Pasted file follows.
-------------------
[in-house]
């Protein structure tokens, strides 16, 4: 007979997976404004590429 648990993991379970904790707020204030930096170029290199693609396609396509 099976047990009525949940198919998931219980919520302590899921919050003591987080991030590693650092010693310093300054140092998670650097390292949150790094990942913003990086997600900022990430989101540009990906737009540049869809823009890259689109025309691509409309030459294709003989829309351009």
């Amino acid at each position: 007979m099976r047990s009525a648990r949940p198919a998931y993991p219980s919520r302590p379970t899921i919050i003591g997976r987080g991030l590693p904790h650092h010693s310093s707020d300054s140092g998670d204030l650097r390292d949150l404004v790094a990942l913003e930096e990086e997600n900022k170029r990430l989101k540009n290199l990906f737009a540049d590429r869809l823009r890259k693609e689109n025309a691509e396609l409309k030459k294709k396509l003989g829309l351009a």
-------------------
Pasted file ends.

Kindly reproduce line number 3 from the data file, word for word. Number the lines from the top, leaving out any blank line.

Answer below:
């Amino acid at each position: 007979m099976r047990s009525a648990r949940p198919a998931y993991p219980s919520r302590p379970t899921i919050i003591g997976r987080g991030l590693p904790h650092h010693s310093s707020d300054s140092g998670d204030l650097r390292d949150l404004v790094a990942l913003e930096e990086e997600n900022k170029r990430l989101k540009n290199l990906f737009a540049d590429r869809l823009r890259k693609e689109n025309a691509e396609l409309k030459k294709k396509l003989g829309l351009a």